Tunisia ‘forcing men suspected of being gay to undergo anal tests’

Tunisia is forcing men suspected of being gay to undergo anal tests, rights group warns

  • Tunisian officials accused of carrying out ‘unreliable’ and ‘degrading’ anal exams
  • Human Rights Watch says men have had their phones confiscated and searched
  • Under Tunisia’s harsh sodomy laws, people can be jailed for up to three years

Tunisia is forcing men suspected of being gay to undergo anal tests, a human rights group has claimed.

In some cases, officials have also confiscated and searched phones in a bid to put pressure on men to ‘confess’ to homosexual activity, according to Human Rights Watch.

Prosecutors then use the information to pursue even consenting partners for homosexual acts under Tunisia’s harsh sodomy laws which can result in jail terms of up to three years, the rights group said. 

Tunisia is forcing men suspected of being gay to undergo anal tests, a human rights group has claimed (file picture)

Activists said they spoke to six men prosecuted in 2017 and 2018 over consensual same-sex conduct under article 230 of the penal code.

They said cases involved allegations of mistreatment in police custody, forced confessions and denial of access to legal counsel.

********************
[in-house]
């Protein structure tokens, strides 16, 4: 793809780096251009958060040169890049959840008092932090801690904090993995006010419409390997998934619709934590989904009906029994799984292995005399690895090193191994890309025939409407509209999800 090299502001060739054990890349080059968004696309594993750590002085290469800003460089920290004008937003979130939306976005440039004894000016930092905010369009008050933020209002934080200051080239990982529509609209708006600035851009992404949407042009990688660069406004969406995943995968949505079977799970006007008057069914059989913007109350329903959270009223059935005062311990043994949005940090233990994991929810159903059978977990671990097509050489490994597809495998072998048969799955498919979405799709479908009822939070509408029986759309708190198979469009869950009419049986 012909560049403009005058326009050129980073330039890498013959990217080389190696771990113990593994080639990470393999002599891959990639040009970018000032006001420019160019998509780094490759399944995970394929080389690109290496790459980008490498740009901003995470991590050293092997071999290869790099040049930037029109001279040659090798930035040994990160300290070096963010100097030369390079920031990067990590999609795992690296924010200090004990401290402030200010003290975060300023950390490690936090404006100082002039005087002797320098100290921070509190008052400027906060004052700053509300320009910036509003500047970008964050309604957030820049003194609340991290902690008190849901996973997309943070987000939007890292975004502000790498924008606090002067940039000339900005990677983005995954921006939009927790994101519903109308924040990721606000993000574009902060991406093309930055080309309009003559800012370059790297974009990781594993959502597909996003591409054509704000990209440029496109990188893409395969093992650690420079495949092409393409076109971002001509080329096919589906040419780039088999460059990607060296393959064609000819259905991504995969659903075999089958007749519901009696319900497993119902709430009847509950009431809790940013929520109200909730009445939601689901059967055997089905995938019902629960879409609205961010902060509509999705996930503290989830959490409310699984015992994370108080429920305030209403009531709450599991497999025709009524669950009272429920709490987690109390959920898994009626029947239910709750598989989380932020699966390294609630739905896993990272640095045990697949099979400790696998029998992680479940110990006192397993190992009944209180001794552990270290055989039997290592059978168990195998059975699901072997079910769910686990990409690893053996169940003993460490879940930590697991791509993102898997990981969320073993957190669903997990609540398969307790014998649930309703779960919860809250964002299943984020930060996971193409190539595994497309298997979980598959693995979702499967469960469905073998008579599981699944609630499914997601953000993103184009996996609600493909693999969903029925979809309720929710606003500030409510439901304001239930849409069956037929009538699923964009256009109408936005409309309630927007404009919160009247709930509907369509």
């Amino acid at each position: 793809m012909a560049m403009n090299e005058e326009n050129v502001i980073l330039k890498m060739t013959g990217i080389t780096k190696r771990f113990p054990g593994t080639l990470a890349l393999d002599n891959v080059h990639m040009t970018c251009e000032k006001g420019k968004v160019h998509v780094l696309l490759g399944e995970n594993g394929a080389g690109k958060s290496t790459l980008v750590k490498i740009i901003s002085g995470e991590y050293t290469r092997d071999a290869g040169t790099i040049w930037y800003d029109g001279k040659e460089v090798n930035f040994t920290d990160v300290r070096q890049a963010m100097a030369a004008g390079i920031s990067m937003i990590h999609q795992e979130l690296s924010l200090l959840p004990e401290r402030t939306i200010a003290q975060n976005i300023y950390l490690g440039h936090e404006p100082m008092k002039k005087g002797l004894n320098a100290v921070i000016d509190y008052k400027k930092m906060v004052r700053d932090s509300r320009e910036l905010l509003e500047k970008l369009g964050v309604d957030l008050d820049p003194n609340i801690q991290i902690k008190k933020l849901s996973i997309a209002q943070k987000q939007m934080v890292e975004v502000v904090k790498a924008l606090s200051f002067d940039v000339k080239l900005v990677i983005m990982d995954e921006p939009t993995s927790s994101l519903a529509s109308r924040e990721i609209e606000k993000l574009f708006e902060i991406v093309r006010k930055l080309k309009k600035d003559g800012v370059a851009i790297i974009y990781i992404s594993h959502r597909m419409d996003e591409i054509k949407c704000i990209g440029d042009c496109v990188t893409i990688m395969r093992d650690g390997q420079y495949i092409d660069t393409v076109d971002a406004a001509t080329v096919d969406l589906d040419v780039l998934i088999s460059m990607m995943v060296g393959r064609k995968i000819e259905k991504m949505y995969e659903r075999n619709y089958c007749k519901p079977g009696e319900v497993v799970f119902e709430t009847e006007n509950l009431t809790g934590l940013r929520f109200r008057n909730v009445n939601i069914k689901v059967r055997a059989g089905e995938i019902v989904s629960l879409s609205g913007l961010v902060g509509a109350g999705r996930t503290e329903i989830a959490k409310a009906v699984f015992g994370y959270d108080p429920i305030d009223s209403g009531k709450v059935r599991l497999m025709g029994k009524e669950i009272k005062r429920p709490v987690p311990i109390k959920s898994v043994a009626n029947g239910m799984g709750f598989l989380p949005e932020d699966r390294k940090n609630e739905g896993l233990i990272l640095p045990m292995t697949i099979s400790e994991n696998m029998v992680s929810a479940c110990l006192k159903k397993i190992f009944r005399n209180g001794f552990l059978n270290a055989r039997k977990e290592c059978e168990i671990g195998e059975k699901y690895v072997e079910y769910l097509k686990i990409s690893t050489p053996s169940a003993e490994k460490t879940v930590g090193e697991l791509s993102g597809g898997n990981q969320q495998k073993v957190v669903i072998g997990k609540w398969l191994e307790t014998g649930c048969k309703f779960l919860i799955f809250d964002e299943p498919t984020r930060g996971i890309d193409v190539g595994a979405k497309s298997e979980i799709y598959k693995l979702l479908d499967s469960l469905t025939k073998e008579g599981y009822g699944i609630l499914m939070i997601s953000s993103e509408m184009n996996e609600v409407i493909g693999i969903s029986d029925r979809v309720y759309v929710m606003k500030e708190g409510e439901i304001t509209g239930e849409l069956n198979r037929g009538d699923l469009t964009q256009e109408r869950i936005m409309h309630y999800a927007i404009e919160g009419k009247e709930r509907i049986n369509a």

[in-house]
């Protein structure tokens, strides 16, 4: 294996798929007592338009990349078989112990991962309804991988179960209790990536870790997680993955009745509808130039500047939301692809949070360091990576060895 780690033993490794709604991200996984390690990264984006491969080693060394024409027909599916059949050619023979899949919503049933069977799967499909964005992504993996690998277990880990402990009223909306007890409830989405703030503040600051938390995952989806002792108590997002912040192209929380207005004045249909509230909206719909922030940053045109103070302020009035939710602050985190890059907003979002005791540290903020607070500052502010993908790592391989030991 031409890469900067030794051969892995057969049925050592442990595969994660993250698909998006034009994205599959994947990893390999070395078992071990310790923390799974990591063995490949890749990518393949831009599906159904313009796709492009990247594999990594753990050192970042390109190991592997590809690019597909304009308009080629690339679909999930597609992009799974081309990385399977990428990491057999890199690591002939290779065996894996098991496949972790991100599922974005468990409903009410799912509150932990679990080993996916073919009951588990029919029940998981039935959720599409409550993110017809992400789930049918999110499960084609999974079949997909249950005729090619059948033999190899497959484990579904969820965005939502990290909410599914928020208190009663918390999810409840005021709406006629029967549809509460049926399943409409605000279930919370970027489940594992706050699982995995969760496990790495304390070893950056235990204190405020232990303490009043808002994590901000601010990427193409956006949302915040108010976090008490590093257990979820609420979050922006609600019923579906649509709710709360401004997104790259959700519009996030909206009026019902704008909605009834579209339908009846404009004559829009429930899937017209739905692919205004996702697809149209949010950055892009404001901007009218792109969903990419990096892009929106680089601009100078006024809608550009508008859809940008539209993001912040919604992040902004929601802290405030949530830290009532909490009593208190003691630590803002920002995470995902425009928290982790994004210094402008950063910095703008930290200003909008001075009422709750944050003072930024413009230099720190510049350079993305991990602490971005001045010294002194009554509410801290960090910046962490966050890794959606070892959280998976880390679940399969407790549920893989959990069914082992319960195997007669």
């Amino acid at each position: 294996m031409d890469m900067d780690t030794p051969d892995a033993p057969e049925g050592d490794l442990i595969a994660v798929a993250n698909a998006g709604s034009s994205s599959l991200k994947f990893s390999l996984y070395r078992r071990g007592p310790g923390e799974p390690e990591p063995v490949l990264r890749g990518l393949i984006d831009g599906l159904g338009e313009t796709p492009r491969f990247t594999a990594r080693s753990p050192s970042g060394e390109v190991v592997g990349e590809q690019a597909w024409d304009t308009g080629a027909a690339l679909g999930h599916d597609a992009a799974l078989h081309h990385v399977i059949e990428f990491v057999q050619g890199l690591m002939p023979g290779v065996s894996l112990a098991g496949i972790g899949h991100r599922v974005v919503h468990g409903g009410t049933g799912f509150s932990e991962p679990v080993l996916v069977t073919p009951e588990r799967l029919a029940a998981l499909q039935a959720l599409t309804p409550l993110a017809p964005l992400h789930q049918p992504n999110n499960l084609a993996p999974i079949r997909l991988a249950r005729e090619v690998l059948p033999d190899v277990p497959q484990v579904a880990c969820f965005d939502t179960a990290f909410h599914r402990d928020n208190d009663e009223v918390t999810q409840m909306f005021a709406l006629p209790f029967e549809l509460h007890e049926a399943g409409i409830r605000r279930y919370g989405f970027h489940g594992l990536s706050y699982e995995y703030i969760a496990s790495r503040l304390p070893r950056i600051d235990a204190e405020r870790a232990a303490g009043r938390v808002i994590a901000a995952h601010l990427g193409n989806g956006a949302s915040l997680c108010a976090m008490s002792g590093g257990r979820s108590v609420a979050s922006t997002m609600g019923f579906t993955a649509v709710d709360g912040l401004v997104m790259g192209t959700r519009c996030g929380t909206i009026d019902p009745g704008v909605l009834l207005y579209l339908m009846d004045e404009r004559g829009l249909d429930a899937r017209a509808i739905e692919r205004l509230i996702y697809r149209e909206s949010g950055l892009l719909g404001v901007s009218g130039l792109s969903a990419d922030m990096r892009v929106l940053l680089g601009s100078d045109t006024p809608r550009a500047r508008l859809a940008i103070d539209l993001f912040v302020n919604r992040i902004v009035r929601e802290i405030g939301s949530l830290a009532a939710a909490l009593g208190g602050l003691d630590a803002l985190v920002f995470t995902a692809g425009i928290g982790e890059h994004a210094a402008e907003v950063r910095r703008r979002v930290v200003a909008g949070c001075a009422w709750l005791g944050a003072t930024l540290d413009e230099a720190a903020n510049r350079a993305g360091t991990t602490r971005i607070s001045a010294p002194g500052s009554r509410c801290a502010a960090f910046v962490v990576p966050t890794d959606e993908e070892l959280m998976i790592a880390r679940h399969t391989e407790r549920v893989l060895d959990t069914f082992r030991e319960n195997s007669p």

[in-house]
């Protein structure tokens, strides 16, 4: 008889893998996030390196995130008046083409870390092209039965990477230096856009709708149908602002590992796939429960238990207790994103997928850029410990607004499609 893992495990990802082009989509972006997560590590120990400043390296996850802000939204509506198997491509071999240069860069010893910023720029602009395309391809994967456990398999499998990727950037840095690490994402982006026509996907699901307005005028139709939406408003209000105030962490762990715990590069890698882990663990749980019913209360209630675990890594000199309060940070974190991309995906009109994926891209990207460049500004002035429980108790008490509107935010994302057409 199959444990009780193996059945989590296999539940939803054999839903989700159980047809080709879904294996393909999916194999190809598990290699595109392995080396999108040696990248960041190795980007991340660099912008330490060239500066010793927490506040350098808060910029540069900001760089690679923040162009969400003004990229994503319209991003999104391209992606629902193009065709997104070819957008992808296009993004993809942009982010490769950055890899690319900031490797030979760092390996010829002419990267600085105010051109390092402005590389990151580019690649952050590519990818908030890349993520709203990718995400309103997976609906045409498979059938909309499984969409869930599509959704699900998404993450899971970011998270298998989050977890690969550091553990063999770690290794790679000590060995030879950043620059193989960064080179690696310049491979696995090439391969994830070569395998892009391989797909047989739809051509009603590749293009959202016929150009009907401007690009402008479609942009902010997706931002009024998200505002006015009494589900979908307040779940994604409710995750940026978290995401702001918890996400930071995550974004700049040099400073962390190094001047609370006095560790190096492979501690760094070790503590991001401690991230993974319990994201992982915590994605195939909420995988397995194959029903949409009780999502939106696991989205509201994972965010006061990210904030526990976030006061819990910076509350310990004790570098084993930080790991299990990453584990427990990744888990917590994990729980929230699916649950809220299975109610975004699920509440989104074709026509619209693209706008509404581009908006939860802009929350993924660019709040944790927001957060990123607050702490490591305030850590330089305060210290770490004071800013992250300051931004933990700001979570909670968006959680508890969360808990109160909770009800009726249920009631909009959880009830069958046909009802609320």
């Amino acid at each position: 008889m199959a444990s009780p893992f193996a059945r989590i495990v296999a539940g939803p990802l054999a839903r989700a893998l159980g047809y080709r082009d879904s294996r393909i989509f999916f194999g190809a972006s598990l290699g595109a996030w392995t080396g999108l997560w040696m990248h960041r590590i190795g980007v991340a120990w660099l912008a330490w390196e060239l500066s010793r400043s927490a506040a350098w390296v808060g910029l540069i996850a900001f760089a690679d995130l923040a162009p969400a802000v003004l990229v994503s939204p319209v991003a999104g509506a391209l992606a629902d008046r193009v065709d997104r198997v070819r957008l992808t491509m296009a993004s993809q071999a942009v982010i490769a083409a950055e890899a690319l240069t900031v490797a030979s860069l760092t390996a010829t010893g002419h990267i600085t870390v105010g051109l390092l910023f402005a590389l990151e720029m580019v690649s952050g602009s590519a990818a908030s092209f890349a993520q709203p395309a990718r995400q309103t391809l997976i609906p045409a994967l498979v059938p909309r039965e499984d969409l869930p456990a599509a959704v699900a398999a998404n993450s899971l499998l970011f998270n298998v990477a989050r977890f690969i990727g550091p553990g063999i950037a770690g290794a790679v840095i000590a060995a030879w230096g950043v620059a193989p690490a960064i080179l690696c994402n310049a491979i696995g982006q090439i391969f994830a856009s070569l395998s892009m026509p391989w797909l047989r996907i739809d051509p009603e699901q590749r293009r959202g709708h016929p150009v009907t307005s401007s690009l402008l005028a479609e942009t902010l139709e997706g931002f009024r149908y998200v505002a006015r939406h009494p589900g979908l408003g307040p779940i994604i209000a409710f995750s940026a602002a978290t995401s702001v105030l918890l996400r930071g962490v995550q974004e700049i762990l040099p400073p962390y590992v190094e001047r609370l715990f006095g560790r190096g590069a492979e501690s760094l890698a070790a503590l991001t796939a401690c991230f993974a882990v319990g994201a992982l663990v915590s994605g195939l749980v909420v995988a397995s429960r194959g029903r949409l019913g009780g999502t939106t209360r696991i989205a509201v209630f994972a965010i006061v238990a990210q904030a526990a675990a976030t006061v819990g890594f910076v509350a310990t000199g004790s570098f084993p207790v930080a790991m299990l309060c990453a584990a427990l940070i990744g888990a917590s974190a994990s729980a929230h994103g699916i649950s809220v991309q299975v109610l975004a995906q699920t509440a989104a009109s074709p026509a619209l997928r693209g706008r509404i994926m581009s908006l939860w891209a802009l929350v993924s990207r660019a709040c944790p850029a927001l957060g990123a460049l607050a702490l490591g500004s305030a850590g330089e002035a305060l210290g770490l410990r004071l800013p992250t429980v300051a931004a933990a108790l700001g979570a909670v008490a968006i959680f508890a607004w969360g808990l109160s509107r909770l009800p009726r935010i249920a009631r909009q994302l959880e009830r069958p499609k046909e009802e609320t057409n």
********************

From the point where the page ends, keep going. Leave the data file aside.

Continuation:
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Two were prosecuted after going to police to report being raped, the claimed. Others said they spent months in prison while three fled from Tunisia and applied for asylum in Europe.

One man, a 32-year-old engineer, entered a police station in Monastir in June 2018 to file a complaint of gang rape, and to get an order for a medical examination of his injuries, the rights group said.

But instead of treating him as a victim, the police ordered an anal test to determine whether he was ‘used to practicing sodomy’, Human Rights Watch said.

One teenager was arrested three times on sodomy charges and as well as being forced to undergo an anal examination, was subjected to months of ‘conversion therapy’ at a juvenile detention center, the group claimed.

Activists said prosecutors have relied on such examinations to seek ‘evidence’ of sodomy – despite the checks being ‘unreliable’, ‘cruel’ and ‘degrading’.

The group said Tunisia had accepted recommendations to end forced anal exams during a Universal Periodic Review at the United Nations Human Rights Council in 2017.

But Human Rights Watch questioned the credibility of the country’s stance and urged Tunisia to abandon the examinations altogether.

It also called on government officials to rush through proposed changes in legislation that could see the abolition of article 230.

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